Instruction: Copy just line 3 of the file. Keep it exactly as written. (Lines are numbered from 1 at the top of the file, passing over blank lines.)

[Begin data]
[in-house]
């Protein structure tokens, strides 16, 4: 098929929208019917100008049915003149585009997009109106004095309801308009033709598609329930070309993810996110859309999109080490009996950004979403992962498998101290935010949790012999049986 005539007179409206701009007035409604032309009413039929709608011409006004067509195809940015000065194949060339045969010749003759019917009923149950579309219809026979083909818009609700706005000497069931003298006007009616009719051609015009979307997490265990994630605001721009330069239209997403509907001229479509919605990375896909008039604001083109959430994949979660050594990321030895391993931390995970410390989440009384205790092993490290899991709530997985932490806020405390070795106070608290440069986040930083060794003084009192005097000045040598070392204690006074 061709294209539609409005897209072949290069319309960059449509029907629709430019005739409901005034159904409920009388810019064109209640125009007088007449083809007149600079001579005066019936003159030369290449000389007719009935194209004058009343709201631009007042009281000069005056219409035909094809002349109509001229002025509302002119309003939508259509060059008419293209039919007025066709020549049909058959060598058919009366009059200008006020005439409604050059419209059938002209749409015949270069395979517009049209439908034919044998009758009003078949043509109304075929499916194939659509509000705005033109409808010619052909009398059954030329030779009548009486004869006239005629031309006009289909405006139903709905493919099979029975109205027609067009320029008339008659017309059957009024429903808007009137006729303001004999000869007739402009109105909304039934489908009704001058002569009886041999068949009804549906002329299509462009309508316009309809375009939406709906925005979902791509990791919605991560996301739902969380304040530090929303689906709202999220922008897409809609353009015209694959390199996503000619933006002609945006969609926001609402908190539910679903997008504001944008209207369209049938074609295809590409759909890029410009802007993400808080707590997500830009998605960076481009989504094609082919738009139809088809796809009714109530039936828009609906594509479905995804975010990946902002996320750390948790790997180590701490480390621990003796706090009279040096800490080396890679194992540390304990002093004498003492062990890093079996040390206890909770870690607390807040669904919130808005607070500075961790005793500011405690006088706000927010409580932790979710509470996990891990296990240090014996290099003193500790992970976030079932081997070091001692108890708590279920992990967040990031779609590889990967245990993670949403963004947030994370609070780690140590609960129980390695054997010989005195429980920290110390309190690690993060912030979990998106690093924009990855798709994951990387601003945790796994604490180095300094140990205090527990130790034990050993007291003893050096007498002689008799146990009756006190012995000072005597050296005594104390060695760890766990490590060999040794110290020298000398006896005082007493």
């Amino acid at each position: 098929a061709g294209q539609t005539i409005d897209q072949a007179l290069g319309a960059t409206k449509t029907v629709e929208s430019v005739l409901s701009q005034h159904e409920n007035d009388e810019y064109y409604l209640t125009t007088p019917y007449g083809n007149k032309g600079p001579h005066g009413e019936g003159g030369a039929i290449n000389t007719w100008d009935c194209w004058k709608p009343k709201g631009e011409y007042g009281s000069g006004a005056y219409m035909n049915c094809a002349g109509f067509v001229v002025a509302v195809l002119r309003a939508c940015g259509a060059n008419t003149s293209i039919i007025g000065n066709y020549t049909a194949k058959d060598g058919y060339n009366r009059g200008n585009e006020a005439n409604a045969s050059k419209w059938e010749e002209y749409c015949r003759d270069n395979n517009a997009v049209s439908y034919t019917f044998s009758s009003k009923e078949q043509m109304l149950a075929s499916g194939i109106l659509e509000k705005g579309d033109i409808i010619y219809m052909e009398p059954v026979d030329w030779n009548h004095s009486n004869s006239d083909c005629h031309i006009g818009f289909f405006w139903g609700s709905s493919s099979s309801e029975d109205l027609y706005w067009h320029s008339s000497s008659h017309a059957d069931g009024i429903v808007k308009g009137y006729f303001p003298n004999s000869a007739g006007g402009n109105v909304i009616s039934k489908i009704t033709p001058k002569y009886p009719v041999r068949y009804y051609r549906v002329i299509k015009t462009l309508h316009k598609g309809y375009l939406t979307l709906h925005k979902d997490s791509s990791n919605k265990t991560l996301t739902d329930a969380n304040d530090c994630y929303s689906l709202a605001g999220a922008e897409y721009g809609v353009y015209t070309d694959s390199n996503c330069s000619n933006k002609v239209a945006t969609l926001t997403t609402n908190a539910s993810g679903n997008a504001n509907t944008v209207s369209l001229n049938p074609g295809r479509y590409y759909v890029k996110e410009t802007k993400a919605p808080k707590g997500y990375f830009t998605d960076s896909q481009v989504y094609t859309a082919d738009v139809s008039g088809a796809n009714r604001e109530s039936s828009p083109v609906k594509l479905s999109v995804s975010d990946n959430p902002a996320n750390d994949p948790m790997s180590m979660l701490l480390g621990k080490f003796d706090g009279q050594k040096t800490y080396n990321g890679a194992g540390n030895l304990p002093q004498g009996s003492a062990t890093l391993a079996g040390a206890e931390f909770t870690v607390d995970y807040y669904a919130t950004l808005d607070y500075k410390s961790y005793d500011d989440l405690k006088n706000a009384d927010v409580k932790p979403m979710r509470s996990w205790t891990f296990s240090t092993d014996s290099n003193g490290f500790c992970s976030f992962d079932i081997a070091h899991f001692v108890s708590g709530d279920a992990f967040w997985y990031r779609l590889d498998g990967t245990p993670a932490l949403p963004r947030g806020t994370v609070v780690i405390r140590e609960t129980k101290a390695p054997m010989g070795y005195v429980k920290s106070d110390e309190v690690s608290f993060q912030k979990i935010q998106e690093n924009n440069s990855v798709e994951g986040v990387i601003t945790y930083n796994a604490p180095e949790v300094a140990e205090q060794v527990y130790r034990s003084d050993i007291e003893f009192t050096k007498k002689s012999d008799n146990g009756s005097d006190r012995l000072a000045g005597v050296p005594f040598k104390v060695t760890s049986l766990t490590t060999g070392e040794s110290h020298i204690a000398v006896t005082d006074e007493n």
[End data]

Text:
């Amino acid at each position: 098929a061709g294209q539609t005539i409005d897209q072949a007179l290069g319309a960059t409206k449509t029907v629709e929208s430019v005739l409901s701009q005034h159904e409920n007035d009388e810019y064109y409604l209640t125009t007088p019917y007449g083809n007149k032309g600079p001579h005066g009413e019936g003159g030369a039929i290449n000389t007719w100008d009935c194209w004058k709608p009343k709201g631009e011409y007042g009281s000069g006004a005056y219409m035909n049915c094809a002349g109509f067509v001229v002025a509302v195809l002119r309003a939508c940015g259509a060059n008419t003149s293209i039919i007025g000065n066709y020549t049909a194949k058959d060598g058919y060339n009366r009059g200008n585009e006020a005439n409604a045969s050059k419209w059938e010749e002209y749409c015949r003759d270069n395979n517009a997009v049209s439908y034919t019917f044998s009758s009003k009923e078949q043509m109304l149950a075929s499916g194939i109106l659509e509000k705005g579309d033109i409808i010619y219809m052909e009398p059954v026979d030329w030779n009548h004095s009486n004869s006239d083909c005629h031309i006009g818009f289909f405006w139903g609700s709905s493919s099979s309801e029975d109205l027609y706005w067009h320029s008339s000497s008659h017309a059957d069931g009024i429903v808007k308009g009137y006729f303001p003298n004999s000869a007739g006007g402009n109105v909304i009616s039934k489908i009704t033709p001058k002569y009886p009719v041999r068949y009804y051609r549906v002329i299509k015009t462009l309508h316009k598609g309809y375009l939406t979307l709906h925005k979902d997490s791509s990791n919605k265990t991560l996301t739902d329930a969380n304040d530090c994630y929303s689906l709202a605001g999220a922008e897409y721009g809609v353009y015209t070309d694959s390199n996503c330069s000619n933006k002609v239209a945006t969609l926001t997403t609402n908190a539910s993810g679903n997008a504001n509907t944008v209207s369209l001229n049938p074609g295809r479509y590409y759909v890029k996110e410009t802007k993400a919605p808080k707590g997500y990375f830009t998605d960076s896909q481009v989504y094609t859309a082919d738009v139809s008039g088809a796809n009714r604001e109530s039936s828009p083109v609906k594509l479905s999109v995804s975010d990946n959430p902002a996320n750390d994949p948790m790997s180590m979660l701490l480390g621990k080490f003796d706090g009279q050594k040096t800490y080396n990321g890679a194992g540390n030895l304990p002093q004498g009996s003492a062990t890093l391993a079996g040390a206890e931390f909770t870690v607390d995970y807040y669904a919130t950004l808005d607070y500075k410390s961790y005793d500011d989440l405690k006088n706000a009384d927010v409580k932790p979403m979710r509470s996990w205790t891990f296990s240090t092993d014996s290099n003193g490290f500790c992970s976030f992962d079932i081997a070091h899991f001692v108890s708590g709530d279920a992990f967040w997985y990031r779609l590889d498998g990967t245990p993670a932490l949403p963004r947030g806020t994370v609070v780690i405390r140590e609960t129980k101290a390695p054997m010989g070795y005195v429980k920290s106070d110390e309190v690690s608290f993060q912030k979990i935010q998106e690093n924009n440069s990855v798709e994951g986040v990387i601003t945790y930083n796994a604490p180095e949790v300094a140990e205090q060794v527990y130790r034990s003084d050993i007291e003893f009192t050096k007498k002689s012999d008799n146990g009756s005097d006190r012995l000072a000045g005597v050296p005594f040598k104390v060695t760890s049986l766990t490590t060999g070392e040794s110290h020298i204690a000398v006896t005082d006074e007493n």